The sound of the breeze passing through the willows, the splash of a trout rising to a dry fly, the anticipation of what is waiting around the next bend. All of these things await the angler willing to seek out and explore small streams and their beautiful, wild trout. You won’t see them in fishing reports, websites or magazine articles, but the truth is that small streams offer some of the most pleasurable fly fishing experiences a person can have.
Small stream angling is a great way to leave the crowds behind, go deep into gorgeous natural settings and hone your fishing skills on aggressive, willing trout, many of which may have never seen a fly! Learn to fly fish small streams and unlock a world of angling with endless opportunities to explore.
Approaching Small Streams
The shallow water environment of small streams can make the trout very spooky and wary. To maximize your success, wear drab-coloured clothing and move slowly. It helps to stay out of the water as much as possible, using natural cover such as boulders, bushes, tall grasses, and trees to obscure your approach. Learning to cast from a kneeling or crouching position will be a huge help!
Reading Small Streams
Just like in larger rivers, trout in small streams need food, oxygen, and cover to survive. Because small streams are often shallow and narrow, the trout can be limited in their choices of prime areas to hold and feed. Learning to find and target a few key areas will help you catch more small stream trout.
In most small streams, depth is a limiting factor. Find the deeper holes and pockets and you will find the fish. To be clear, this doesn’t mean you have to find a hole 10 feet deep. In a stream where the average depth is 6 inches, a pocket 10 inches deep will hold a fish or two! Good places to look for a deep pocket are corners and bends, plunge pools, scour holes around rocks and boulders, and undercut banks.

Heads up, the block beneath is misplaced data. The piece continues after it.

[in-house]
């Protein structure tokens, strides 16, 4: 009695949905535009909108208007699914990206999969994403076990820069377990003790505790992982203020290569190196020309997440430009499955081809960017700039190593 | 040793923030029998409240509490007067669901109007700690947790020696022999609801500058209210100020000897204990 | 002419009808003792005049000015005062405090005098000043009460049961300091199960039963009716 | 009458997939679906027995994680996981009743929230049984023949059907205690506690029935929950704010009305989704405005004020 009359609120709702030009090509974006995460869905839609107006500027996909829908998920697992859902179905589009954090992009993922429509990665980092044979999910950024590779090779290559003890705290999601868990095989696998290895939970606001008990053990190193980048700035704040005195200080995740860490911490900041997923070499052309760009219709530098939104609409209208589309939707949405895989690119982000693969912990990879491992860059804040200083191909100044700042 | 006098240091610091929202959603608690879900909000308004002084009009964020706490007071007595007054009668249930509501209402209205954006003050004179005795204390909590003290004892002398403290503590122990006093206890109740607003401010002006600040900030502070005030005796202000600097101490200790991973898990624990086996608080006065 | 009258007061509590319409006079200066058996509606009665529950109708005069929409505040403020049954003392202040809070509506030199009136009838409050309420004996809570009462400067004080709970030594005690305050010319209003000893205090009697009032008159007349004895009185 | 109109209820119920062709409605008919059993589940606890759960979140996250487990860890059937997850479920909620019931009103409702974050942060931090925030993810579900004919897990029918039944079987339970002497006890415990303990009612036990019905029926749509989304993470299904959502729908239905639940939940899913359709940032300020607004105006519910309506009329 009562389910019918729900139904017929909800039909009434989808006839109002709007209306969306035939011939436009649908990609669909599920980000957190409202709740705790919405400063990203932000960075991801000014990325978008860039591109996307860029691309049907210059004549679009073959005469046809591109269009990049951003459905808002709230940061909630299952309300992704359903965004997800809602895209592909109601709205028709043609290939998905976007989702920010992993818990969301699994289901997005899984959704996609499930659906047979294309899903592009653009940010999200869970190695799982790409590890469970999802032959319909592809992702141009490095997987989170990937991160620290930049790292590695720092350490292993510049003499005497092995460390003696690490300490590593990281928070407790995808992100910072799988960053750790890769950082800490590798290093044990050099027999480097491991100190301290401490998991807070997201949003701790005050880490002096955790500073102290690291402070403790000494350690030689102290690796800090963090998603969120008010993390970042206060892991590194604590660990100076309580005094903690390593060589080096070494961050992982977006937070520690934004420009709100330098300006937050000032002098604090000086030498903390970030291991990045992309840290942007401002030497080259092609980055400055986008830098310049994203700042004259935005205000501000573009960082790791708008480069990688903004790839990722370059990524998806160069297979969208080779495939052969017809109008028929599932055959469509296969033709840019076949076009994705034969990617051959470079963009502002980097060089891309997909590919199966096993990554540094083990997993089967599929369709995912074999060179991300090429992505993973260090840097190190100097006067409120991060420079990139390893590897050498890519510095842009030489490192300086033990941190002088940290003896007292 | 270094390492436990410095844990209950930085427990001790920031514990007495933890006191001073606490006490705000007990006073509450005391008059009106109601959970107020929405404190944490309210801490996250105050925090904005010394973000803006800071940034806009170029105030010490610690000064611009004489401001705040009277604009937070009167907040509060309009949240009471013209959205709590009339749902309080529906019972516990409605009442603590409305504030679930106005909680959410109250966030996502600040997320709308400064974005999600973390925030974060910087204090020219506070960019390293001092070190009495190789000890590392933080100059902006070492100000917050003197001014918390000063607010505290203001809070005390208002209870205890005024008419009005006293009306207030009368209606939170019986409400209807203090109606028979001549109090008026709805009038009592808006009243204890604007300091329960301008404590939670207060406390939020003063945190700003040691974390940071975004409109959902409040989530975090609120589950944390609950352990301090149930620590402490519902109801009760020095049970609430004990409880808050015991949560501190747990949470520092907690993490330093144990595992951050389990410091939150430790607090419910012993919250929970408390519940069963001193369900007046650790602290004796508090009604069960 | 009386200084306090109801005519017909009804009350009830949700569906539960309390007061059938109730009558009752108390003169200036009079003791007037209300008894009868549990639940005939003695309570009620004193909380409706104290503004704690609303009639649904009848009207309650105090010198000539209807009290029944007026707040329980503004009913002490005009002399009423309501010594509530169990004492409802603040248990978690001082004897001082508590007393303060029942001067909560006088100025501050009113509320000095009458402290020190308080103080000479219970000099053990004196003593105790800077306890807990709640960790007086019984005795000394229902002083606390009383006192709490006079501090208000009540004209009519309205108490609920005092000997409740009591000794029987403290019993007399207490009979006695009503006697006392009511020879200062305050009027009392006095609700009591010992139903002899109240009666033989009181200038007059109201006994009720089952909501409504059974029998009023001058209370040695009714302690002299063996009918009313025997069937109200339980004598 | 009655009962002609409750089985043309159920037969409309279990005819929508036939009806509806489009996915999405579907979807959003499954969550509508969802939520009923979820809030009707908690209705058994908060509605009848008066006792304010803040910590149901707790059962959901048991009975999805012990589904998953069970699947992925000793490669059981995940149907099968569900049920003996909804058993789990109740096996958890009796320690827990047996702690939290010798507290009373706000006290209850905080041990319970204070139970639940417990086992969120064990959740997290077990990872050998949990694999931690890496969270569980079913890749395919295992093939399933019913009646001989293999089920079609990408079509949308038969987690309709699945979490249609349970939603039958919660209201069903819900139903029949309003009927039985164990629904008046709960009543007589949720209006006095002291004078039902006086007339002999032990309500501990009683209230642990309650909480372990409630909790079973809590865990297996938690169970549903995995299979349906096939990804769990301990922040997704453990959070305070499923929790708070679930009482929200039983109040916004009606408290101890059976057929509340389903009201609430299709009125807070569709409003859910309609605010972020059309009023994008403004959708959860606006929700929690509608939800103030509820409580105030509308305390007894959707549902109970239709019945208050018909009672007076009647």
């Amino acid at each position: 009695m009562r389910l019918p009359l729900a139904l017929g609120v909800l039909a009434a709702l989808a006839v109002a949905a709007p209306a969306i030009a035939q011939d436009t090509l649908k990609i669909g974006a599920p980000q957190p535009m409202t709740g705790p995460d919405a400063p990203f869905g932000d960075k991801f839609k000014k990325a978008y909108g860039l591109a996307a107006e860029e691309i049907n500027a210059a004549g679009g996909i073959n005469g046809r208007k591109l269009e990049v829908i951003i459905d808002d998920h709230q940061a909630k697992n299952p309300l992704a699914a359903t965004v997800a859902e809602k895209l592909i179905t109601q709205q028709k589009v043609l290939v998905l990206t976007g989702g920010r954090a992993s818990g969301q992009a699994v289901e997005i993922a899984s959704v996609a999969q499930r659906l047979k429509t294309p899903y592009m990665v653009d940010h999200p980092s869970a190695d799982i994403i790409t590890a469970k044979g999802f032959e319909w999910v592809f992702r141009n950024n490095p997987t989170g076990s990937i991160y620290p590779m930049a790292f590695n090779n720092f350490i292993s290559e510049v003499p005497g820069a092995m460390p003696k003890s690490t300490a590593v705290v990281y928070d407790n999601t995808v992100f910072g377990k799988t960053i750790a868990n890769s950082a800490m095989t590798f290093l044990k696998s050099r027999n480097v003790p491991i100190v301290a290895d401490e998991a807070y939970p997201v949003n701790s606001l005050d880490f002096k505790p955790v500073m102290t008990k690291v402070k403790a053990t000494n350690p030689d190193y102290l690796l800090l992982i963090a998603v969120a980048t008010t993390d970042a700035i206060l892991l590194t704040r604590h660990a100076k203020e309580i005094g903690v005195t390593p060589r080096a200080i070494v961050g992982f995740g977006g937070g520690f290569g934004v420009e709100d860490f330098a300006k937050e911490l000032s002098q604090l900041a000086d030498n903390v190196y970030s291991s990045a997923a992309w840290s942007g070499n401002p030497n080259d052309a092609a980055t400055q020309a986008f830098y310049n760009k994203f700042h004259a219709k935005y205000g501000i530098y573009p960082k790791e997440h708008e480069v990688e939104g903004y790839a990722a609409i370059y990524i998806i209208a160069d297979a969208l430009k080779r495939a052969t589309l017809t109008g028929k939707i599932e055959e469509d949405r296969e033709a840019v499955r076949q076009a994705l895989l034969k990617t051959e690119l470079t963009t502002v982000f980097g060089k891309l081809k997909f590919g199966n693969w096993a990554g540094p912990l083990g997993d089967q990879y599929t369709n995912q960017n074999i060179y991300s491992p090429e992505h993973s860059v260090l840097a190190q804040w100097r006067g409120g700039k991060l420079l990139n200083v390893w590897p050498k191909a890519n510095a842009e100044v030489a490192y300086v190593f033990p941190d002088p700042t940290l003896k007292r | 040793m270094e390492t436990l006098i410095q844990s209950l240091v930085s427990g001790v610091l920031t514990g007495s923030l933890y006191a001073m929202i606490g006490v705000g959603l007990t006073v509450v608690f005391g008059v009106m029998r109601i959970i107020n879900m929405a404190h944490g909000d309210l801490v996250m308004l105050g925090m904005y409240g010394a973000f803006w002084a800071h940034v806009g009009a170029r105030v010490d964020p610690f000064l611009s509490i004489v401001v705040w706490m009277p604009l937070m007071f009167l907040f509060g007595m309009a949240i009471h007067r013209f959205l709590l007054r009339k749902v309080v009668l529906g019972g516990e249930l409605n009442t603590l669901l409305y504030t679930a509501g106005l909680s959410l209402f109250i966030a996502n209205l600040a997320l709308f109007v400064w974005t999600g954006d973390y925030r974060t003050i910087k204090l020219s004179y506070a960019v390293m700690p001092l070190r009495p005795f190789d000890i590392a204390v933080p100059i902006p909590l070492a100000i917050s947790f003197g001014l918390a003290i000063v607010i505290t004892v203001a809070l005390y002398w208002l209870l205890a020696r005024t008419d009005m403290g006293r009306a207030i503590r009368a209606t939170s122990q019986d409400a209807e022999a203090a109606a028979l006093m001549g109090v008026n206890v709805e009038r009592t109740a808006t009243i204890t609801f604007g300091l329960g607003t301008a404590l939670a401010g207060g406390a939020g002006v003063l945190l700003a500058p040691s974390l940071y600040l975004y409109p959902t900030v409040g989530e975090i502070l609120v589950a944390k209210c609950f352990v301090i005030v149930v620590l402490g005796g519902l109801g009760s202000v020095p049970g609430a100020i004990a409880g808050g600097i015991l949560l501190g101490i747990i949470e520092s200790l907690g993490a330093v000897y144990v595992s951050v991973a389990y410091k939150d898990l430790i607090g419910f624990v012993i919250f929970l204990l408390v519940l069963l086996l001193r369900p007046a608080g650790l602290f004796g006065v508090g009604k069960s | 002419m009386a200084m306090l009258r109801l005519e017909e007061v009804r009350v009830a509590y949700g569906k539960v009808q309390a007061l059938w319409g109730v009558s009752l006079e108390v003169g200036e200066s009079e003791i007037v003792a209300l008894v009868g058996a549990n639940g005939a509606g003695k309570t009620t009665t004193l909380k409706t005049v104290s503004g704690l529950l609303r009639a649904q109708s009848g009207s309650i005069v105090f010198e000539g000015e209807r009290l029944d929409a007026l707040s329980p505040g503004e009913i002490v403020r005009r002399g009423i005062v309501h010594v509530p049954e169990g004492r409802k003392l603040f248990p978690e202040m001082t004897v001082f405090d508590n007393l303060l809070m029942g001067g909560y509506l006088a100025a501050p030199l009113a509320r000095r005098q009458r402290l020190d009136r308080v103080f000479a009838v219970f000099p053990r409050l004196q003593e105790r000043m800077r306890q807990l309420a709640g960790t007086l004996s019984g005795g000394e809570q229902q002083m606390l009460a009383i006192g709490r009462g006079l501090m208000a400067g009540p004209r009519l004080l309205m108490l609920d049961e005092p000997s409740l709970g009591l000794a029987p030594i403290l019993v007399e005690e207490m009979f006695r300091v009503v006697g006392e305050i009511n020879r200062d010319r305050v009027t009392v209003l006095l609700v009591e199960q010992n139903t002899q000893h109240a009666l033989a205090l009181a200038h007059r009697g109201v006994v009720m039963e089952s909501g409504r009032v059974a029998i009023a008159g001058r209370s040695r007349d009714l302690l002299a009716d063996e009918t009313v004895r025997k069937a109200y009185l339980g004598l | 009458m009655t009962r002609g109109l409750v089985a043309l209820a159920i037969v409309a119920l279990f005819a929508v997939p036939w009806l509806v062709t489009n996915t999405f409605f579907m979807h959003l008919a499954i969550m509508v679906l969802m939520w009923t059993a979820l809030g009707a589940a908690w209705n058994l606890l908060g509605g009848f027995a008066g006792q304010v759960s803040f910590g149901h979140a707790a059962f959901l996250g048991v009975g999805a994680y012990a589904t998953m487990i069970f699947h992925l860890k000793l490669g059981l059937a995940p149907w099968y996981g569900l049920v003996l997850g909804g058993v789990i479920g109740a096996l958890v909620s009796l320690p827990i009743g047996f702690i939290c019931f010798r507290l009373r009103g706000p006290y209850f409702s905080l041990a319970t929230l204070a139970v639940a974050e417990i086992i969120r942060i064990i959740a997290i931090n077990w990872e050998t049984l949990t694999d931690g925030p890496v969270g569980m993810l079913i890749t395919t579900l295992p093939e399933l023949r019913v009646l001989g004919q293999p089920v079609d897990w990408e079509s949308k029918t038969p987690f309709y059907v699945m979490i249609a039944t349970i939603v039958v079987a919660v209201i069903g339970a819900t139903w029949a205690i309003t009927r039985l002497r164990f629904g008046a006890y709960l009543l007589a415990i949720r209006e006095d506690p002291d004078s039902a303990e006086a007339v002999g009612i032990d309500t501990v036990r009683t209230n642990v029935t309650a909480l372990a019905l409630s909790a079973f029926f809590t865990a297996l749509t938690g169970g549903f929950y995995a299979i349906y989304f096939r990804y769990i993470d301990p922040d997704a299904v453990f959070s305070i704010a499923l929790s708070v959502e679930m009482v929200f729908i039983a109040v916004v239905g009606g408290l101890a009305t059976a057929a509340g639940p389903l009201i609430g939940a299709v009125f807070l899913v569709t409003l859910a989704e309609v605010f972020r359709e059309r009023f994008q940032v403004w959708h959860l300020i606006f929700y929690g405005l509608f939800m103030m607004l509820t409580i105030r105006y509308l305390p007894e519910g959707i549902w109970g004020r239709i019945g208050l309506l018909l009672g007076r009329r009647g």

In many small streams, trout will sit on the bottom or behind cover and watch the current for insects to be delivered to them. Targeting these “feeding lanes” is a surefire strategy that will bring more strikes. The key to locating the feeding lane in any stream is to watch where the water is funnelled as it flows downstream. Good tipoffs are bubble trails of debris floating in a line on the surface. In streams with low current flow, the thalweg, or main current stream, will often be the spot fish are keying on to find their food.
Thick bushes and trees along the bank are a common feature of many small streams. They do a great job of snagging our leaders and stealing our flies, but they also offer the trout great cover and a reliable food source. Overhanging trees give fish a place to hide from predators or get into the shade on a hot day. They also offer a steady source of food from ants, beetles and other insects that fall from the limbs to the waiting trout.
To avoid the aforementioned frustrations of snags and lost flies, and get the fly to the fish in the tight quarters of most small streams, an angler must adapt with a variety of unconventional casting techniques. Casts like the “bow and arrow,” “sidearm,” and “tower cast” are tailor-made for presenting the fly in tough situations.